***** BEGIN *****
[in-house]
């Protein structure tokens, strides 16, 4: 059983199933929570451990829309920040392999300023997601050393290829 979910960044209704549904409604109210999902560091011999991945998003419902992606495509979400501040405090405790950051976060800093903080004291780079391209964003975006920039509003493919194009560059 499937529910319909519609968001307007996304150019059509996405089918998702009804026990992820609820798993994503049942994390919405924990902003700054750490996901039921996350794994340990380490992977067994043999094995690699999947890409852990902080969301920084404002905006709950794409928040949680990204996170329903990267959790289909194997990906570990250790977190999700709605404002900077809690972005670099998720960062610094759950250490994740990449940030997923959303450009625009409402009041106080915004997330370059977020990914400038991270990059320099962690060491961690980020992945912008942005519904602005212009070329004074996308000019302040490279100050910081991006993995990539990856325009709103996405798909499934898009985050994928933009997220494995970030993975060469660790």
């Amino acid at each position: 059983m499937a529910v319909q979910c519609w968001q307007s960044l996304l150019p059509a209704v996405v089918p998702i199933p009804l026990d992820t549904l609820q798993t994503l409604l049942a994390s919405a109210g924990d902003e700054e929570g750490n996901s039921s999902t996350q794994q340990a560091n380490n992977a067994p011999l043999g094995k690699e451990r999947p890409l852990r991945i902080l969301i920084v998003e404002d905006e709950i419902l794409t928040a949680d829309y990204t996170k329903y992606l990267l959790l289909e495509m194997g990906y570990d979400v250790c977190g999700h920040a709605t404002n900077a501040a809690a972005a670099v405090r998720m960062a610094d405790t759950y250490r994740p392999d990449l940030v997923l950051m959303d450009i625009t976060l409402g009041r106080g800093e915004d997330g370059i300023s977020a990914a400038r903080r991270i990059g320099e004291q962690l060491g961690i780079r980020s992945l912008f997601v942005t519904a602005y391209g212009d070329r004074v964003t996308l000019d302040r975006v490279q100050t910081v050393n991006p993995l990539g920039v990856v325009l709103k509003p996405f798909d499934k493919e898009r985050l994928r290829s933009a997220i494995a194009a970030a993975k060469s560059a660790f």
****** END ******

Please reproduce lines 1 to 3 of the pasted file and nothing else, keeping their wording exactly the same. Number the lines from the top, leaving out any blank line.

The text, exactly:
[in-house]
């Protein structure tokens, strides 16, 4: 059983199933929570451990829309920040392999300023997601050393290829 979910960044209704549904409604109210999902560091011999991945998003419902992606495509979400501040405090405790950051976060800093903080004291780079391209964003975006920039509003493919194009560059 499937529910319909519609968001307007996304150019059509996405089918998702009804026990992820609820798993994503049942994390919405924990902003700054750490996901039921996350794994340990380490992977067994043999094995690699999947890409852990902080969301920084404002905006709950794409928040949680990204996170329903990267959790289909194997990906570990250790977190999700709605404002900077809690972005670099998720960062610094759950250490994740990449940030997923959303450009625009409402009041106080915004997330370059977020990914400038991270990059320099962690060491961690980020992945912008942005519904602005212009070329004074996308000019302040490279100050910081991006993995990539990856325009709103996405798909499934898009985050994928933009997220494995970030993975060469660790």
């Amino acid at each position: 059983m499937a529910v319909q979910c519609w968001q307007s960044l996304l150019p059509a209704v996405v089918p998702i199933p009804l026990d992820t549904l609820q798993t994503l409604l049942a994390s919405a109210g924990d902003e700054e929570g750490n996901s039921s999902t996350q794994q340990a560091n380490n992977a067994p011999l043999g094995k690699e451990r999947p890409l852990r991945i902080l969301i920084v998003e404002d905006e709950i419902l794409t928040a949680d829309y990204t996170k329903y992606l990267l959790l289909e495509m194997g990906y570990d979400v250790c977190g999700h920040a709605t404002n900077a501040a809690a972005a670099v405090r998720m960062a610094d405790t759950y250490r994740p392999d990449l940030v997923l950051m959303d450009i625009t976060l409402g009041r106080g800093e915004d997330g370059i300023s977020a990914a400038r903080r991270i990059g320099e004291q962690l060491g961690i780079r980020s992945l912008f997601v942005t519904a602005y391209g212009d070329r004074v964003t996308l000019d302040r975006v490279q100050t910081v050393n991006p993995l990539g920039v990856v325009l709103k509003p996405f798909d499934k493919e898009r985050l994928r290829s933009a997220i494995a194009a970030a993975k060469s560059a660790f």